One thing that’s not progressing quickly on the mobile handset front is battery capacity. Batteries are just not getting better as fast as we’re adding transistors to silicon die thanks to Moore’s Law. As a result, the Tegra processors, like all mobile application processors, are constrained by the amount of power available in a handset.
On the supercomputer front, NVIDIA Tesla GPU chips already power three of the five fastest supercomputers in the world: the Tianhe-1A, the Titan (evolved from the x86 Jaguar), and the Nebulae. These supercomputers use a lot of processors, as you can see from this image:
The reason that NVIDIA chips are in supercomputers at all is because researchers and students recognized that NVIDIA’s evolving line of graphics chips contained a lot of parallel processing power and if certain tough math problems and algorithms could be re-expressed to look like problems of drawing and shading triangles, then GPUs could be pressed into service for these other sorts of problems. This conceptual leap resulted in the development of the NVIDIA Tesla line of supercomputing GPU chips.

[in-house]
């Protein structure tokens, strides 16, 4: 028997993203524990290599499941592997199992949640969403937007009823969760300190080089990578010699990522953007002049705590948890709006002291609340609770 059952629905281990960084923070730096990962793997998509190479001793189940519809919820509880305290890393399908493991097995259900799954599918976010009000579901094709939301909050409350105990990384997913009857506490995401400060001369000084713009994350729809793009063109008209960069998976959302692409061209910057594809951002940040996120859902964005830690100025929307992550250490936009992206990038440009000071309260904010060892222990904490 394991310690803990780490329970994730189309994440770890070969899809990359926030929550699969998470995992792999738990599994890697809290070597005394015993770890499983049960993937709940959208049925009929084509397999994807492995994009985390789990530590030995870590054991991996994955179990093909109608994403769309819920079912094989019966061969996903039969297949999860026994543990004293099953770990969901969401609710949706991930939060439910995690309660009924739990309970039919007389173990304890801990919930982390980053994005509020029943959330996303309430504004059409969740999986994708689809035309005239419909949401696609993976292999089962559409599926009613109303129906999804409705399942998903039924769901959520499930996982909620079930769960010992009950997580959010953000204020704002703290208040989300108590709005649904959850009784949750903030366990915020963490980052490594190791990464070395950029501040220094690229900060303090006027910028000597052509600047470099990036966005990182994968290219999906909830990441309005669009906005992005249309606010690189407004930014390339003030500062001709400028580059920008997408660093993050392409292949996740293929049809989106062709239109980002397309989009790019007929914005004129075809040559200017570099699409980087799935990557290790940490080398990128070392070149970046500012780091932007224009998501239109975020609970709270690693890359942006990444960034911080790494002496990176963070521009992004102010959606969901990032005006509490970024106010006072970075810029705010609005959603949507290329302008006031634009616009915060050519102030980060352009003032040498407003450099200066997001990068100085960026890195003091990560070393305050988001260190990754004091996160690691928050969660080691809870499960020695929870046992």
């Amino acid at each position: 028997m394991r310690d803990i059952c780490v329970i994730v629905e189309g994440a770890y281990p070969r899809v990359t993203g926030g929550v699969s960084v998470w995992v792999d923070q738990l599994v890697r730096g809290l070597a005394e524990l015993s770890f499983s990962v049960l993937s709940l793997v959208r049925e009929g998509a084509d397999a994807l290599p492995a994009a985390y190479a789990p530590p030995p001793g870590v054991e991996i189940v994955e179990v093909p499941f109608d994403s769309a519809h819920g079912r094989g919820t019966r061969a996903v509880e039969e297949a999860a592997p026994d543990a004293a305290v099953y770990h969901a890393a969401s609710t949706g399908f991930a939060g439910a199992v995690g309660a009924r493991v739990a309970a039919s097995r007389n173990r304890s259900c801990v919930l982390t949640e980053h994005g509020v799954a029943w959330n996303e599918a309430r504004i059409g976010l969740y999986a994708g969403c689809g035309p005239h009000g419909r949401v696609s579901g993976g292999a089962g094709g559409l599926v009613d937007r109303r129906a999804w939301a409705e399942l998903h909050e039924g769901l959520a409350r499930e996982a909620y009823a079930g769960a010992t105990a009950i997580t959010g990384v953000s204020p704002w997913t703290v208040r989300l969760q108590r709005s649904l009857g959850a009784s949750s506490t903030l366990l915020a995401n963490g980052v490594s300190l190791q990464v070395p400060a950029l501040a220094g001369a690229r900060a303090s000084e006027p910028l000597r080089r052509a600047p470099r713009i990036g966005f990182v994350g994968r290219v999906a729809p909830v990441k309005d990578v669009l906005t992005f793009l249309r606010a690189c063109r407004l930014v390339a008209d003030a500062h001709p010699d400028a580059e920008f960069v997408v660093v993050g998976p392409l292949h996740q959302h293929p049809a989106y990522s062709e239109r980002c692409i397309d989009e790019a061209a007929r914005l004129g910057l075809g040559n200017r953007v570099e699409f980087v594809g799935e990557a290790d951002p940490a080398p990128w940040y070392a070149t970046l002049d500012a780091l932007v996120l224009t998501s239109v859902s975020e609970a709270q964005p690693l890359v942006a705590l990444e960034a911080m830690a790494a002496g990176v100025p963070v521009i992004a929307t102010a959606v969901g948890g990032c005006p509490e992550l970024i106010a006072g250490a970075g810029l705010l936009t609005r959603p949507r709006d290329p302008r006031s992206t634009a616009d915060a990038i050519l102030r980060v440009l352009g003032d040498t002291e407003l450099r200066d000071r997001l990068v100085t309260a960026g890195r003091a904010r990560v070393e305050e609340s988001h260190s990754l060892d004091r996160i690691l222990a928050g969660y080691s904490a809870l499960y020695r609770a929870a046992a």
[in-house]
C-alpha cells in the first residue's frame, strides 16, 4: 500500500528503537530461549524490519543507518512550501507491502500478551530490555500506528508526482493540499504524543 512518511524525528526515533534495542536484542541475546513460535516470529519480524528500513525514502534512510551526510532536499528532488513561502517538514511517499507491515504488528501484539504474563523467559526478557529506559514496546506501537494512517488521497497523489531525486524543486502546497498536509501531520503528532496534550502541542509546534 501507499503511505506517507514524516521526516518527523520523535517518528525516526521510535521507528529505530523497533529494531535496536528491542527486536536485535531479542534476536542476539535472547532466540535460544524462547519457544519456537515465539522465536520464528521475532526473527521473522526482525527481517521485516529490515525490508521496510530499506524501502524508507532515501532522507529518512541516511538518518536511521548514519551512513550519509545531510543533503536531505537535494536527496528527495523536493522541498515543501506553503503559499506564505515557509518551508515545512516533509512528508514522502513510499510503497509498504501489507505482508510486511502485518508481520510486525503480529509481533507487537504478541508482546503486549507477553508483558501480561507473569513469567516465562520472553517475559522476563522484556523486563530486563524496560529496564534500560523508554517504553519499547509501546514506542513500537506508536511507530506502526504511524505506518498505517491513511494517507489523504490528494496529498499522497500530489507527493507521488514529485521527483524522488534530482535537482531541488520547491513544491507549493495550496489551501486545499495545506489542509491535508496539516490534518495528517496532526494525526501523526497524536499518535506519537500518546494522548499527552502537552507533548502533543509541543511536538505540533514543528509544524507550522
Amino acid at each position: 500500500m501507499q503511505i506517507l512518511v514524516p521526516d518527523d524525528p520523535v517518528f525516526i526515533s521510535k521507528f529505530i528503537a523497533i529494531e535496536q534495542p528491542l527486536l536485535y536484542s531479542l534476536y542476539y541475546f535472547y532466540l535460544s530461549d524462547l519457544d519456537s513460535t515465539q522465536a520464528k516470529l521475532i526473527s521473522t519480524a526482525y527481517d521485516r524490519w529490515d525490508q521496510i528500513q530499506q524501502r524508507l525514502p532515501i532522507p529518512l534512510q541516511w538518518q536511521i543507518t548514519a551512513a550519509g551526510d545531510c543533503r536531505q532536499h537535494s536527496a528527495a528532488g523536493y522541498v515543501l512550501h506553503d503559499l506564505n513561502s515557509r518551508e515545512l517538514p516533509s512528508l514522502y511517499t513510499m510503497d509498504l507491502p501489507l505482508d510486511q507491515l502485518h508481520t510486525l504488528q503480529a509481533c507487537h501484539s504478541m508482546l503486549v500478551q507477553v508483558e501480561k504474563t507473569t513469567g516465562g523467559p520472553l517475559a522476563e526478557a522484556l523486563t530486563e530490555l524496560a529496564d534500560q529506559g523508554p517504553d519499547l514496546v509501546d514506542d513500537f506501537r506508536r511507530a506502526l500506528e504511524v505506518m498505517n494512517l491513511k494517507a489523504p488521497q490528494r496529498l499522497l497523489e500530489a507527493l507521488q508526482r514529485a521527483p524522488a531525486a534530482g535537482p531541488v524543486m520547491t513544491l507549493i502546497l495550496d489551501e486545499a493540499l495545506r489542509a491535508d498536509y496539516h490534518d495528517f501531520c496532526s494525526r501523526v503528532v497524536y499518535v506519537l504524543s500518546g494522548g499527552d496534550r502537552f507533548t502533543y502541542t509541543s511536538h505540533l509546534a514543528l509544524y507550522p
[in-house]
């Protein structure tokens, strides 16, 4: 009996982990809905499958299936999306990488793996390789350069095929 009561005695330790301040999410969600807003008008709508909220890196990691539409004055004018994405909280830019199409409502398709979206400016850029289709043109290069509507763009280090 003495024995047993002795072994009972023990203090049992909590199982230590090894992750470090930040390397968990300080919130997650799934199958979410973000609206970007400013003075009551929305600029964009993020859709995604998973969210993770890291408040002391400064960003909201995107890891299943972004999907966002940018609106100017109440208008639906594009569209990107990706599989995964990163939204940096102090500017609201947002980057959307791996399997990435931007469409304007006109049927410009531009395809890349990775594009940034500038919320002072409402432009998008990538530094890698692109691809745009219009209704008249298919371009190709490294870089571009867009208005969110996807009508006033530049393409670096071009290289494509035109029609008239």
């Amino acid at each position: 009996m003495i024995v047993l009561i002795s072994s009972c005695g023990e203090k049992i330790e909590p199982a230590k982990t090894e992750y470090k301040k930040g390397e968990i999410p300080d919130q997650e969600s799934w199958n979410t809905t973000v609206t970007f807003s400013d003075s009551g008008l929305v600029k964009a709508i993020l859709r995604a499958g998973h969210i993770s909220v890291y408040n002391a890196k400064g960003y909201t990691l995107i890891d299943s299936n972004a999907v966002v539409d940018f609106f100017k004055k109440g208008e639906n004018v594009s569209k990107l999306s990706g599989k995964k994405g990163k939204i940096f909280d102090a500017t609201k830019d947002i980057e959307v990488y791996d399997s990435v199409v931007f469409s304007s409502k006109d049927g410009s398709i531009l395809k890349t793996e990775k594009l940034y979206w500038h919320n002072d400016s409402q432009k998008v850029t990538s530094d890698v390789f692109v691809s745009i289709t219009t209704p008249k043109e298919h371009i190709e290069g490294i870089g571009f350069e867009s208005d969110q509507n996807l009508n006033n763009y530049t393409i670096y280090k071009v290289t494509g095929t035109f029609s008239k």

However, supercomputers are also being constrained by power. Not in how much power is available—it takes megaWatts to run a supercomputer—but by how much power is affordable. And don’t forget, for every megaWatt needed to power the supercomputer, you need a comparable amount of power to cool the supercomputer.
Even the US Department of Energy (DOE) is concerned. It recently put out a Request for Information (RFI) to find out how we might build a 1-Exaflop (an Exaflop is a billion Gigaflops) supercomputer that “only” consumes 20MW (!!!) On the current commercial trajectory, with no extra DOE help, we will eventually be able to build an Exabyte supercomputer but it will consume four or five times the amount of energy said Malachowsky.
Why do we need an Exaflop supercomputer? Because simulation has replaced the wet lab, said Malachowsky. Science, all science, needs simulation and the more the better. The more the faster. As Malachowsky said in his talk, science needs 1000x more computing (but without 1000x the power consumption) because simulation or “computational science” has become the third pillar of science.